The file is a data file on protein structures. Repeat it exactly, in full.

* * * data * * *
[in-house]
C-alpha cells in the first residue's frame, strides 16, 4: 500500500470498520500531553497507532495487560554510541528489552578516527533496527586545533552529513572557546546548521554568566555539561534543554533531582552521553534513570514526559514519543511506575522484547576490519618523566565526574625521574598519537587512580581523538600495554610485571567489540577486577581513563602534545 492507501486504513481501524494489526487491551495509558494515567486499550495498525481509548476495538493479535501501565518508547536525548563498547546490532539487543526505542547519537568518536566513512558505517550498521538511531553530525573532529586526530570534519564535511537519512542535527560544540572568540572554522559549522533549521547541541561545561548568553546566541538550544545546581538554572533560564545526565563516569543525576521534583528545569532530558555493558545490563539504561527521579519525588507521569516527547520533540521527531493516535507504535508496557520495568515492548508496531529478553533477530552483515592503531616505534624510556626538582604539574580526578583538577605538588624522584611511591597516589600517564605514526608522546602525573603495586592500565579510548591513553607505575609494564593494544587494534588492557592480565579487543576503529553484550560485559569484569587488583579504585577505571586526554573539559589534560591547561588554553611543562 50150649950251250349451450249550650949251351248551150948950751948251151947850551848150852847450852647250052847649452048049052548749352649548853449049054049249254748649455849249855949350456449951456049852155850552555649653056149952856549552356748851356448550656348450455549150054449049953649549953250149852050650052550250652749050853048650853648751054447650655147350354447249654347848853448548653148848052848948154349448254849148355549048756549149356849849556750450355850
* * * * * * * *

[in-house]
C-alpha cells in the first residue's frame, strides 16, 4: 500500500470498520500531553497507532495487560554510541528489552578516527533496527586545533552529513572557546546548521554568566555539561534543554533531582552521553534513570514526559514519543511506575522484547576490519618523566565526574625521574598519537587512580581523538600495554610485571567489540577486577581513563602534545 492507501486504513481501524494489526487491551495509558494515567486499550495498525481509548476495538493479535501501565518508547536525548563498547546490532539487543526505542547519537568518536566513512558505517550498521538511531553530525573532529586526530570534519564535511537519512542535527560544540572568540572554522559549522533549521547541541561545561548568553546566541538550544545546581538554572533560564545526565563516569543525576521534583528545569532530558555493558545490563539504561527521579519525588507521569516527547520533540521527531493516535507504535508496557520495568515492548508496531529478553533477530552483515592503531616505534624510556626538582604539574580526578583538577605538588624522584611511591597516589600517564605514526608522546602525573603495586592500565579510548591513553607505575609494564593494544587494534588492557592480565579487543576503529553484550560485559569484569587488583579504585577505571586526554573539559589534560591547561588554553611543562 50150649950251250349451450249550650949251351248551150948950751948251151947850551848150852847450852647250052847649452048049052548749352649548853449049054049249254748649455849249855949350456449951456049852155850552555649653056149952856549552356748851356448550656348450455549150054449049953649549953250149852050650052550250652749050853048650853648751054447650655147350354447249654347848853448548653148848052848948154349448254849148355549048756549149356849849556750450355850